This past week was one to remember. I got to end the year strong with a trophy and some much needed rest and relaxation with the family. I never really knew how much stress I was under these past couple months until it was all said and done, but the work was definitely worth it. Food, conversations, and sleep became my life while I was back in North Dakota. Celebrations were had and bellies were filled. I said goodbye to my parents and was on my way back to Roanoke.
I was logged into Magic Online within minutes of getting home.
I can't tell you how exciting it was to get back to Magic! I loved spending time with my family, but it was a surreal experience to just drop the game hours after winning the tournament I spent months trying to qualify for. I got on the plane promising myself I wouldn't think about competitive Magic during the entire trip and I kept it.
All I wanted to do once I got home was figure out what I was going to play the next weekend. Standard has had some major shifts in the past couple weeks, making it almost brand new to me. All the information gained in the time preparing for the Season Four Invitational and Players' Championship was practically left useless. I had to start all over!
For starters, Abzan Aggro is on a much needed rise. Andrew Tenjum and Thea Steele had very good finishes with the deck in the Standard Open at the Season Four Invitiational, and Brian Braun-Duin further solidified the archetype with his top 4 finish in the Players' Championship. Now almost half of the 4-0 lists from Magic Online have become this deck with many more filling out the 3-1s. Jeskai Tokens, on the other hand, has had a significant decline from its break out performance in Worlds and SCG Portland. All of this makes sense but changes things significantly for the Reanimator fans who've seemed to be moving over to the Sultai clan ever since the Players' Championship.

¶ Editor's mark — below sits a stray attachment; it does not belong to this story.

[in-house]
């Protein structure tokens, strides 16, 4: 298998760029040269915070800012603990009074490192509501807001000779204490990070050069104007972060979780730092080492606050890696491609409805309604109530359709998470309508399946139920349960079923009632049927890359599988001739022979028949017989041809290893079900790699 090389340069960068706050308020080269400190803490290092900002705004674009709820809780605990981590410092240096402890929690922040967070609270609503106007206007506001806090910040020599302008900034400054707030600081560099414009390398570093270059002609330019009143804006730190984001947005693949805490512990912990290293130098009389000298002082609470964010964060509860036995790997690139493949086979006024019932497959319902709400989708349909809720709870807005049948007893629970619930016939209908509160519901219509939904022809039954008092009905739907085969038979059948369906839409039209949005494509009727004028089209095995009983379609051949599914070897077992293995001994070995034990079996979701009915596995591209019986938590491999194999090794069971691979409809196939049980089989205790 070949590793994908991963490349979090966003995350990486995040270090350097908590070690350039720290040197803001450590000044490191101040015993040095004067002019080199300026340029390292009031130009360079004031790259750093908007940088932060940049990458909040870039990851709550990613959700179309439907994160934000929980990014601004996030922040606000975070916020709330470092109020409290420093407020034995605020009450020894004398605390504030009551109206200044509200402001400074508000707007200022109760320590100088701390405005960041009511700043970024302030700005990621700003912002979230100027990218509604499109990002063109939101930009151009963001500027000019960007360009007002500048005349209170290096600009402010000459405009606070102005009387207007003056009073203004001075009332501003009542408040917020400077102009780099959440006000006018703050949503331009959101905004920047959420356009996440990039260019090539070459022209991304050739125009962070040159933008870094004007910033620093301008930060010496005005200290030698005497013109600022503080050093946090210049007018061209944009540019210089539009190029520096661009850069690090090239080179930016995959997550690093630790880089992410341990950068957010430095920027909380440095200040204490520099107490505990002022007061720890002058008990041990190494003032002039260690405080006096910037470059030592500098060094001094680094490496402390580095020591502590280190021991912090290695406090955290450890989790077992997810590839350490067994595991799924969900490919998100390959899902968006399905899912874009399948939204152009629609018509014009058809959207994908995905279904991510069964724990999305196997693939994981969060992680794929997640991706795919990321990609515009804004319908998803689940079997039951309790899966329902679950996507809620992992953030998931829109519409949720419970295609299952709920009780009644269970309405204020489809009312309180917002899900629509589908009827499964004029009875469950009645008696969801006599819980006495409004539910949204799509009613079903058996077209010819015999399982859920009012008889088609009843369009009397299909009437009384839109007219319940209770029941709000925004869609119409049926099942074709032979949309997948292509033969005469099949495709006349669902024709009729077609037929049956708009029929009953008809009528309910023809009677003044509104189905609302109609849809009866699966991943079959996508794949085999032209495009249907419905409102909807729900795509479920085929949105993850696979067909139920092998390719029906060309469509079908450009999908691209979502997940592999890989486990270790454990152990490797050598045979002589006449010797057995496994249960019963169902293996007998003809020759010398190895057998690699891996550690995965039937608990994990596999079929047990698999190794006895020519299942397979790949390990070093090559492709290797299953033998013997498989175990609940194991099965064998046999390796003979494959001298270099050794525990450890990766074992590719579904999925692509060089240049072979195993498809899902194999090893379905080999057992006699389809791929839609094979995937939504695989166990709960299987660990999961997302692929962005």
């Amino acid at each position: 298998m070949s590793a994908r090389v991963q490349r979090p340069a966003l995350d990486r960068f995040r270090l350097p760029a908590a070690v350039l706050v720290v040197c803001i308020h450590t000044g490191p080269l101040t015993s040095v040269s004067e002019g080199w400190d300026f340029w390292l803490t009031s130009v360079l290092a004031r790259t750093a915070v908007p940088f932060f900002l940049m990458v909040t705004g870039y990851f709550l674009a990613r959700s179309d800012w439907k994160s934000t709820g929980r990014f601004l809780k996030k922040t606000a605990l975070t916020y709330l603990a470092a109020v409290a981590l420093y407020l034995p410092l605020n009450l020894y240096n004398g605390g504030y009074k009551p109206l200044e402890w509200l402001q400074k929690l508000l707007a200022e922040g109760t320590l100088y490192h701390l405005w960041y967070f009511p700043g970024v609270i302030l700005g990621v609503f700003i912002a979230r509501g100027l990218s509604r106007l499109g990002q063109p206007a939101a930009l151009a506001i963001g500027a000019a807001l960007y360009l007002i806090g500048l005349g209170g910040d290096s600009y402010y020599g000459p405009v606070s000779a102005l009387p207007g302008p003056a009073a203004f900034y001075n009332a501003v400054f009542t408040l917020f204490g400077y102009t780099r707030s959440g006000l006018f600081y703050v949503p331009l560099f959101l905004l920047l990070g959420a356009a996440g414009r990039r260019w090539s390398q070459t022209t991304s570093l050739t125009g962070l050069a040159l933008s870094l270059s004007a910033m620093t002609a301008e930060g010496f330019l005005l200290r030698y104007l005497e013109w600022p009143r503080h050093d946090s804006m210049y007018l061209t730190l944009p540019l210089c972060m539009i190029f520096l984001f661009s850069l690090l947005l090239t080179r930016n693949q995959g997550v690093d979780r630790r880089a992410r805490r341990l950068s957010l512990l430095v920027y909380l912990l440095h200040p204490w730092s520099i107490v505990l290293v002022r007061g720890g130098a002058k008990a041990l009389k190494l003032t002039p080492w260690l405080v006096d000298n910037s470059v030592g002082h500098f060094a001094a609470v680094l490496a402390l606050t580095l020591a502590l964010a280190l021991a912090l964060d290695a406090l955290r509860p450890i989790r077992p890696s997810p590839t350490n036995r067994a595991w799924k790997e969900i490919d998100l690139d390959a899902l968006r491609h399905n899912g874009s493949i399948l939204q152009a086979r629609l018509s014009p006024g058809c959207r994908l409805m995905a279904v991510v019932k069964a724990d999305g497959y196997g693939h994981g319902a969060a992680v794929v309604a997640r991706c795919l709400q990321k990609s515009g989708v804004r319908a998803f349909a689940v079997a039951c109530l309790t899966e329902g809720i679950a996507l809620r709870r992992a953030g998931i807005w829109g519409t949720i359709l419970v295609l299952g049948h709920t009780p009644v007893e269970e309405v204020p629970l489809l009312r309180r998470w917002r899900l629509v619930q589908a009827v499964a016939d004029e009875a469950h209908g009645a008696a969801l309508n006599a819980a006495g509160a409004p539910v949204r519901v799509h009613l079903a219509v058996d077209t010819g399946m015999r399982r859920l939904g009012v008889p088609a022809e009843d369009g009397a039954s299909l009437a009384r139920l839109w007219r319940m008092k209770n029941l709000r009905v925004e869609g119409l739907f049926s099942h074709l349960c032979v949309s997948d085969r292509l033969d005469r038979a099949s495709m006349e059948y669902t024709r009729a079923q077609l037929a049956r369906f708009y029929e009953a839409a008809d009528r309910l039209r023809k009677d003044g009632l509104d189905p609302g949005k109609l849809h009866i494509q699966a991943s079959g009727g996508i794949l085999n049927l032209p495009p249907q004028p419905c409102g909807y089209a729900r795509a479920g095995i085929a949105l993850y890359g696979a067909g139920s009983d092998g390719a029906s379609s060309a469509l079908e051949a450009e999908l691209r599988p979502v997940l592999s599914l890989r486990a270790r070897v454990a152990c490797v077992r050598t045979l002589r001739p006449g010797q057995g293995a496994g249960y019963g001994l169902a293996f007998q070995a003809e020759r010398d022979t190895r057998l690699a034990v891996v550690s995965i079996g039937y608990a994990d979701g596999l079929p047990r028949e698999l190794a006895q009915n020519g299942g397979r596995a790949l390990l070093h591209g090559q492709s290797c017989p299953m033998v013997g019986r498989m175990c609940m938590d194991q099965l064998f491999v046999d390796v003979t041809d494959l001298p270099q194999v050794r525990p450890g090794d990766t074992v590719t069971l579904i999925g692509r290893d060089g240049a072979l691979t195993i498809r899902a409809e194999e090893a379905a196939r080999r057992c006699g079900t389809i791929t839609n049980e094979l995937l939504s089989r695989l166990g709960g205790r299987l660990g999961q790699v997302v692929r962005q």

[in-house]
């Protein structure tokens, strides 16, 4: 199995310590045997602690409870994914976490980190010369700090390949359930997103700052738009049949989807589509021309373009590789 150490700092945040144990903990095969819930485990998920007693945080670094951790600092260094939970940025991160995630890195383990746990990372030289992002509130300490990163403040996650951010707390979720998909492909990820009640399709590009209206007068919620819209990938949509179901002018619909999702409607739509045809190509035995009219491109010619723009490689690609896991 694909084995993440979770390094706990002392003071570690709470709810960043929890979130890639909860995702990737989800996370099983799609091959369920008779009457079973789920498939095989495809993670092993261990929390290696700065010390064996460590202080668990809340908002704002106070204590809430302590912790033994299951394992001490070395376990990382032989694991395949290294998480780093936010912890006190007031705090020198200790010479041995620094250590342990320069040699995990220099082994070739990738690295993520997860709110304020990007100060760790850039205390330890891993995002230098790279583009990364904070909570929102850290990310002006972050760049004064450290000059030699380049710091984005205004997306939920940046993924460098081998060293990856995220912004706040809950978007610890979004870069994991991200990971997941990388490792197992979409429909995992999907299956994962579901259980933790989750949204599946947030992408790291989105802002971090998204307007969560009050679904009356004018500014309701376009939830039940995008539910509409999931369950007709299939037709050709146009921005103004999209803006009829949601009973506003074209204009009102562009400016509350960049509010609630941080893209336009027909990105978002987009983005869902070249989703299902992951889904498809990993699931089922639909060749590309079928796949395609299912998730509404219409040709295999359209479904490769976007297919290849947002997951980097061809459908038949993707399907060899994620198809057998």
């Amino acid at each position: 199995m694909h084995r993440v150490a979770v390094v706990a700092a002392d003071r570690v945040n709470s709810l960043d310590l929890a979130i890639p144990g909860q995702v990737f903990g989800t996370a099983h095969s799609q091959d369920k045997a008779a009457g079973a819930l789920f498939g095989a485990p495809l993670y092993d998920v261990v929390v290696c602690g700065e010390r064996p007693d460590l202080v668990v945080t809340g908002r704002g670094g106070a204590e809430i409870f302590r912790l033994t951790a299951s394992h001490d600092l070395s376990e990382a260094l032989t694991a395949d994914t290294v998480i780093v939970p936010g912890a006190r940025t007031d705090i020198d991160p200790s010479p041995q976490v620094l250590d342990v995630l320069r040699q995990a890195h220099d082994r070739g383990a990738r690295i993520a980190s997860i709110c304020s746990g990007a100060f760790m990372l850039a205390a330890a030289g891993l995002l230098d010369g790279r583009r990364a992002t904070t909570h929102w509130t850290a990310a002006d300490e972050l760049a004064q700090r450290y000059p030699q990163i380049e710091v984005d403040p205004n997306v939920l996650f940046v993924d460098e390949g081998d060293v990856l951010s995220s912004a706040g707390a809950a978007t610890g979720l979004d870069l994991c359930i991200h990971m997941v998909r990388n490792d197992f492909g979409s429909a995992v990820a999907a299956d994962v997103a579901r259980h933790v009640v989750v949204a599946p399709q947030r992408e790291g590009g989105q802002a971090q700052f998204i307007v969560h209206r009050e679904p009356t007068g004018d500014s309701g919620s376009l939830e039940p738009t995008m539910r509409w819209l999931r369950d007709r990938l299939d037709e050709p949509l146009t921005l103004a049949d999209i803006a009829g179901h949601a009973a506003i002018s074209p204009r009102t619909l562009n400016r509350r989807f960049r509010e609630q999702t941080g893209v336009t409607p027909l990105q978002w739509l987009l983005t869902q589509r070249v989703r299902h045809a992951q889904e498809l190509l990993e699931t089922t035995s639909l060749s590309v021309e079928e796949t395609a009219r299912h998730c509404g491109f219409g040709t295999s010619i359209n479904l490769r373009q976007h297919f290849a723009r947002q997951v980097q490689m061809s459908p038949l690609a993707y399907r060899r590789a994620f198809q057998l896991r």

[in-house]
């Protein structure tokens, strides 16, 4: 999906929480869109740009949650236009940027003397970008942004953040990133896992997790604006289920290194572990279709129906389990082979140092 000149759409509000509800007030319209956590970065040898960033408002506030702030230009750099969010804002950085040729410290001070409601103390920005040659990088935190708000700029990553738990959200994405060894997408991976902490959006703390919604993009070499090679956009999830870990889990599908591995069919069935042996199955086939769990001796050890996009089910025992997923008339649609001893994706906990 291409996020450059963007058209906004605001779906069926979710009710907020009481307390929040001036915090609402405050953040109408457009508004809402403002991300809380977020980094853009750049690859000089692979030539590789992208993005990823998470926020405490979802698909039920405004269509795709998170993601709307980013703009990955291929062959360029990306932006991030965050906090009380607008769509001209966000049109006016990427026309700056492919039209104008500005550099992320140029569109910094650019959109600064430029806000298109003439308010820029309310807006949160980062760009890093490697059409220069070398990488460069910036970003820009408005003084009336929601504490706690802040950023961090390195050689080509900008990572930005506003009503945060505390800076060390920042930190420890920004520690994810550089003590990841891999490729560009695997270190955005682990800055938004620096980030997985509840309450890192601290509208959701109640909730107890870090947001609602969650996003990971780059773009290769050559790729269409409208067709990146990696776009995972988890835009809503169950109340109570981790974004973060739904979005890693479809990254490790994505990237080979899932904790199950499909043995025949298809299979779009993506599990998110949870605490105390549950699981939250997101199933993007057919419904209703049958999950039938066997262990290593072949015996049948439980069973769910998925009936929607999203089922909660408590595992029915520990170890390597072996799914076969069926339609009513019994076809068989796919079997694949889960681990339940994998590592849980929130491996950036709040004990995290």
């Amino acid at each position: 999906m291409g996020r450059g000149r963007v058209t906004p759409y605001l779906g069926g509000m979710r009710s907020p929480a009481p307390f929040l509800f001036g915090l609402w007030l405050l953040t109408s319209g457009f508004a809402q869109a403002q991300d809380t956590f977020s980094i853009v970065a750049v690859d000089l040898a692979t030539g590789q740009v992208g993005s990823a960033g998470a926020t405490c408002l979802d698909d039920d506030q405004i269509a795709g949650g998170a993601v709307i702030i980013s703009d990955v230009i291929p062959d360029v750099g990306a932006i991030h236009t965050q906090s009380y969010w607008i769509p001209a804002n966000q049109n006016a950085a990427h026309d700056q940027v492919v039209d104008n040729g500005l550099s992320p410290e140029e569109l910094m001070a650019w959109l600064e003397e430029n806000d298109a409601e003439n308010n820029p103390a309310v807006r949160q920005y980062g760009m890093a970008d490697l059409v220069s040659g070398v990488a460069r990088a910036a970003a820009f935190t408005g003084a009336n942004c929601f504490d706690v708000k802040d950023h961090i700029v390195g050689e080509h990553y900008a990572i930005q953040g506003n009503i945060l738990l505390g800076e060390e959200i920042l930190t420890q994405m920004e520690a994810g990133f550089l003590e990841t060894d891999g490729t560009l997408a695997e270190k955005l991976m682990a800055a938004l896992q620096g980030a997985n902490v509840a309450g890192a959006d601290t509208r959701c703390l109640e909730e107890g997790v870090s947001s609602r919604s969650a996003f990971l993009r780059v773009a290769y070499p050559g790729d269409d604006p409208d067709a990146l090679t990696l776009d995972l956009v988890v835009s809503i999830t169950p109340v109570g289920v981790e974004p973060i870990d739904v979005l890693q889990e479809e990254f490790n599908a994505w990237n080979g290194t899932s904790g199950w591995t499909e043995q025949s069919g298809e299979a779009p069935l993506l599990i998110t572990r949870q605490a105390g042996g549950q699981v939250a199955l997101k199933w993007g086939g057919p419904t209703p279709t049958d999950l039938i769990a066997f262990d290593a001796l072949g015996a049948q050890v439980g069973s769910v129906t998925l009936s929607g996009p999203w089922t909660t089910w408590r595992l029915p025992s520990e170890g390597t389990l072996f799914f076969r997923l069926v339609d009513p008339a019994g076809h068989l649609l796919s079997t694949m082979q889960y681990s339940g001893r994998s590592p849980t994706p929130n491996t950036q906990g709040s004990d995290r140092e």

On that note, I would like to say that most of the lists in the Players' Championship were highly metagamed for the event. I would strongly consider changing the lists to accommodate for an Open environment. This would be the list of Sultai Reanimator I would play if this article was, in fact, about this deck and not one that is much sweeter.
- 2 Hornet Queen
- 4 Satyr Wayfinder
- 1 Soul of Innistrad
- 4 Sylvan Caryatid
- 4 Courser of Kruphix
- 2 Doomwake Giant
- 4 Sidisi, Brood Tyrant
Sultai Reanimator isn't actually the best deck for an open field. It is great when you expect a specific metagame, but the deck can't be designed to beat everything. Sidisi, Brood Tyrant isn't as flexible as Siege Rhino, making it a deck that more things have to go right to win. You don't just get to steal as many games as Abzan decks do since more interaction needs to occur in almost every game you win. I only played that deck due to how good I felt it would be for the Players' Championship, I but have no interest picking it up again. That said, if you want to play Sultai Reanimator this weekend, I can happily recommend that list.
I called up Todd Anderson to get his impressions of Standard since I've been out of it for so long, and he had an idea. He loved the shell of Chained to the Rocks and Eidolon of Blossoms that Sam Black has been working on, but disliked many of the cards that came with the shell. I agreed with many of those points and decided to change shells to see if I could find something that would work.
I'm not saying Sam's deck is bad, since I've never tested it, but the reason I played Chained to the Rocks in Mardu and Four-Color Midrange was because I wanted cheap and efficient removal in the lategame. I didn't want to spend three more mana on my removal in the form of Heliod's Pilgrim. I understand that the body is relevant for triggering raid, but Wingmate Roc is also a card I haven't liked that much. It just feels like a win-more card a lot of the time. Sometimes it swings an unwinnable game into your favor, but off-curve the card just doesn't do it for me.
I decided that the best shell for this interaction would be very similar to my old Four-Color Midrange deck that I built months ago. The only problem is that the old version had a ton of ways to put pressure on an opponent. I don't know if you know this, but Eidolon of Blossoms doesn't play the role of beatdown too well. Closing the games out would have to shift if the deck was going to find room for Eidolon of Blossoms.
Finding the way to win the games is the most crucial aspect to midrange decks in this format. So many decks have card advantage, removal, and great threats that oftentimes things just bounce off of each other until someone has a threat that isn't answered. This is mainly the reason that the format has gravitated around Whip of Erebos and Hornet Queen for this long. In fact, this is probably the best win condition for a four-color shell that already wants to play some number of Satyr Wayfinders to be able to find the Mountains needed for Chained to the Rocks.
Without further ado:
- 2 Hornet Queen
- 4 Satyr Wayfinder
- 4 Siege Rhino
- 4 Sylvan Caryatid
- 4 Courser of Kruphix
- 2 Doomwake Giant
- 4 Eidolon of Blossoms